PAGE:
October 2, 2022

Archives for July 2005

ISS Caught in the Middle in Cisco Security Flap

The cybersecurity world is buzzing with news about Cisco’s attempt to silence Michael Lynn’s discussion of a serious security flaw in the company’s product. Here’s the chronology, which I have pieced together from news reports (so the obvious caveats apply):

Michael Lynn worked for ISS, a company that sells security scanning software. In the course of his work, he found a serious security flaw in IOS, the operating system that runs on Cisco’s routers. (Routers are specialized computers that shunt Internet packets from link to link, getting them gradually from source to destination. Cisco is the leading maker of routers.)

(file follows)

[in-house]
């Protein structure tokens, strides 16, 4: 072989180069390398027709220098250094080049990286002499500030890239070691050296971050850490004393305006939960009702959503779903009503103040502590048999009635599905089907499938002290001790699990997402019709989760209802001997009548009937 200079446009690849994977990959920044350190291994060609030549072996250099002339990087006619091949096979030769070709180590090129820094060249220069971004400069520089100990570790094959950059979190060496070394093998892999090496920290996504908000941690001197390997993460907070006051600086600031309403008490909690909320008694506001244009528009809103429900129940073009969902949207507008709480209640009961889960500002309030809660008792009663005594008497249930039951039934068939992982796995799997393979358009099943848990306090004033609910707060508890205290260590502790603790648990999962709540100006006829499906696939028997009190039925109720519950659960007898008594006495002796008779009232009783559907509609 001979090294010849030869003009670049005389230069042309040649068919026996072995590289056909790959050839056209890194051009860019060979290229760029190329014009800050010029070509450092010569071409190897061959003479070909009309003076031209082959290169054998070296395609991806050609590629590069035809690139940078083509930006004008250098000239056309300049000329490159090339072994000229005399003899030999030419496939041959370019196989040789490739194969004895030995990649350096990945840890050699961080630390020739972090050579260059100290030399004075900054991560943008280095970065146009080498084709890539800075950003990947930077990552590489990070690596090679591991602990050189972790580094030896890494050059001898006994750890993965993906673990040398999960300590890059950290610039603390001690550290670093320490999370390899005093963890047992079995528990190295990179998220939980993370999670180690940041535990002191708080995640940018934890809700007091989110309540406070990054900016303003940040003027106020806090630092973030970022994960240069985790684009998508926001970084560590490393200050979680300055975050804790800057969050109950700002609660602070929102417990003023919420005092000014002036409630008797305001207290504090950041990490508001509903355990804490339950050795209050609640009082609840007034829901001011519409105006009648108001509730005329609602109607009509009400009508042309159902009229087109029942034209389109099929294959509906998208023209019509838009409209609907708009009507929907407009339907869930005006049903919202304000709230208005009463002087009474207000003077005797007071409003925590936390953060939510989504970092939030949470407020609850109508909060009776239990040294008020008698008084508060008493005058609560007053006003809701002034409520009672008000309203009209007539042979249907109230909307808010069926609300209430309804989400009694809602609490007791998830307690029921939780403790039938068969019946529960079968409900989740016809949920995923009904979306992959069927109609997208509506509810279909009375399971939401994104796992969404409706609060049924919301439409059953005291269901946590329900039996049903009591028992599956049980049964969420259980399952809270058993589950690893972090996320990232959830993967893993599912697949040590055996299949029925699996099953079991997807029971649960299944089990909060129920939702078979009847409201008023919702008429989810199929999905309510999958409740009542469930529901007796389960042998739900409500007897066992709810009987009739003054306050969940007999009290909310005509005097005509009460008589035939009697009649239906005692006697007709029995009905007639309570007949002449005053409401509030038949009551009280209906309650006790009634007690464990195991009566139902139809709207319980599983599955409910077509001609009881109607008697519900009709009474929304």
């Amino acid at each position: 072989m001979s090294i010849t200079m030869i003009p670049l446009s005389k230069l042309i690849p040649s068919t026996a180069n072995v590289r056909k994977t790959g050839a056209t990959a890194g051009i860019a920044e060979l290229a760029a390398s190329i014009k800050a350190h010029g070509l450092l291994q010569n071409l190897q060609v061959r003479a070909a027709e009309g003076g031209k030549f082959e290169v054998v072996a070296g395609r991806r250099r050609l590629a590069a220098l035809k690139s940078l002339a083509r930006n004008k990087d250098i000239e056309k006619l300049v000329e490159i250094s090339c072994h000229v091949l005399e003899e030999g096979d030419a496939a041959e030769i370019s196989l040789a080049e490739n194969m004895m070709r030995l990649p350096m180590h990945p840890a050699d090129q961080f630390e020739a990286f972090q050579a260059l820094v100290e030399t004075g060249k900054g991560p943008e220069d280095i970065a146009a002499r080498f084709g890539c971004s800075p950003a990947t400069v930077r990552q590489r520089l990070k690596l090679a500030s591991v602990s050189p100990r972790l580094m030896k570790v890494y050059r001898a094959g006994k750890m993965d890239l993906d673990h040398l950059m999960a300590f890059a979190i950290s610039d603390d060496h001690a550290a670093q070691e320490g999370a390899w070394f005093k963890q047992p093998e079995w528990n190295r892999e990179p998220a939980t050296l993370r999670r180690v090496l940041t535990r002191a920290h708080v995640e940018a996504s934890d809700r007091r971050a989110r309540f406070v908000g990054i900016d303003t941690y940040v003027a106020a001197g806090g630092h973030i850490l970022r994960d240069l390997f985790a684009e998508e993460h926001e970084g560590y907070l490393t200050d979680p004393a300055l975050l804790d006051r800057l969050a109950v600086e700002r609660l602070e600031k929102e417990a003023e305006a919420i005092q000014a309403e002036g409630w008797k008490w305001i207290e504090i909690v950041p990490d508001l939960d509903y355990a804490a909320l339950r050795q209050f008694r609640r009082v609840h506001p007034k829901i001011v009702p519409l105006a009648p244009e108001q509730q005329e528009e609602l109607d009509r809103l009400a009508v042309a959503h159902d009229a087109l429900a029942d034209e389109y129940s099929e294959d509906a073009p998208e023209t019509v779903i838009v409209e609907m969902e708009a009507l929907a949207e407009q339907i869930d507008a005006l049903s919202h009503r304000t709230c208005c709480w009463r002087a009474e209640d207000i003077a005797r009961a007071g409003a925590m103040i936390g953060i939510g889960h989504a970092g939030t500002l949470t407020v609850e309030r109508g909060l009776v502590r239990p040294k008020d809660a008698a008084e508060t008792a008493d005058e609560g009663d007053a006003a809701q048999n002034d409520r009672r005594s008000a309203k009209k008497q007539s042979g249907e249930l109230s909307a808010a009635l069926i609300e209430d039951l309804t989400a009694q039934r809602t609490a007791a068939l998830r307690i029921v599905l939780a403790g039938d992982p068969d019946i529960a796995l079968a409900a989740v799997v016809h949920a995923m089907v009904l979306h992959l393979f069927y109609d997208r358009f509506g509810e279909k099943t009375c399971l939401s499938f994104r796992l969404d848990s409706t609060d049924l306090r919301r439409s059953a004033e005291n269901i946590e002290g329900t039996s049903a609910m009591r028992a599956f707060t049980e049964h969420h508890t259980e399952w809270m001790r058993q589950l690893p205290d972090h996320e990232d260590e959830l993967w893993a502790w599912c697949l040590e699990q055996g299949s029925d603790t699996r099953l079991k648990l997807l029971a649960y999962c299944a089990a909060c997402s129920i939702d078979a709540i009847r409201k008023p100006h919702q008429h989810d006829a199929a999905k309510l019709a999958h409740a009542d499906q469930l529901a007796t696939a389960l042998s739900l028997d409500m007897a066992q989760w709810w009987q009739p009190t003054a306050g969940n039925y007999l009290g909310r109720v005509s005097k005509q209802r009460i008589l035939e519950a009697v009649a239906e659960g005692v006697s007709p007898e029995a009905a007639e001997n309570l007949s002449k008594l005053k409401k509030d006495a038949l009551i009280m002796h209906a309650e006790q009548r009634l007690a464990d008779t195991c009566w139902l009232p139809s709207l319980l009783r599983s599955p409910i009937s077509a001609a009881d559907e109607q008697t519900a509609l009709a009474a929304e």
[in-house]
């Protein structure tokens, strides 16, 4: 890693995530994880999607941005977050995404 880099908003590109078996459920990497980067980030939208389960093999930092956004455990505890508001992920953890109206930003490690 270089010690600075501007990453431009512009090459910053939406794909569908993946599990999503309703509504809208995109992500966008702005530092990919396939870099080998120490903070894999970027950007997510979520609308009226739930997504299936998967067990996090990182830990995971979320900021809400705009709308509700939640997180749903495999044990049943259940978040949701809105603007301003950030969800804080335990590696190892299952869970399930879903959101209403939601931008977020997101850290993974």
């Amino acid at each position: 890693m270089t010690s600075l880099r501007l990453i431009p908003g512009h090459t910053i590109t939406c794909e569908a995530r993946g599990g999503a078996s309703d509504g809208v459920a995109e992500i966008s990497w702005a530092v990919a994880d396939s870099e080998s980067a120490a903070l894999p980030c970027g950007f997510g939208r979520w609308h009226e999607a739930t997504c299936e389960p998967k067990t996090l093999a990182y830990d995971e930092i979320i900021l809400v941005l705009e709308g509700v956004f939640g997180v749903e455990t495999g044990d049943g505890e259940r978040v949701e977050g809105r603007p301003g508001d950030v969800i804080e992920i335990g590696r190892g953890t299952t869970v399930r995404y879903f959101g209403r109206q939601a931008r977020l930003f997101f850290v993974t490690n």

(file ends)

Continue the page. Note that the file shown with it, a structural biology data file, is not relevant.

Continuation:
It has long been believed that a buffer overflow bug (the most common types of security bug) in IOS could be exploited by a remote party to crash the router, but not to seize control of it. What Lynn discovered is a way for an attacker to leverage a buffer overflow bug in IOS into full control over the router. Buffer overflow bugs are common, and Cisco routers handle nearly all Internet traffic, so this is a big problem.

Lynn was planning to discuss this in a presentation Wednesday at the Black Hat conference. At the last minute Cisco convinced ISS (Lynn’s employer) to cancel the talk. Cisco employees ripped Lynn’s paper out of every copy of the already-printed conference proceedings, and ISS ordered Lynn to talk about another topic during his already-scheduled slot in the Black Hat conference schedule.

Lynn quit his ISS job and gave a presentation about the Cisco flaw.

Cisco ran to court, asking for an injunction barring Lynn from further disclosing the information. They argued that the information was a trade secret and Lynn had obtained it illegally by reverse engineering.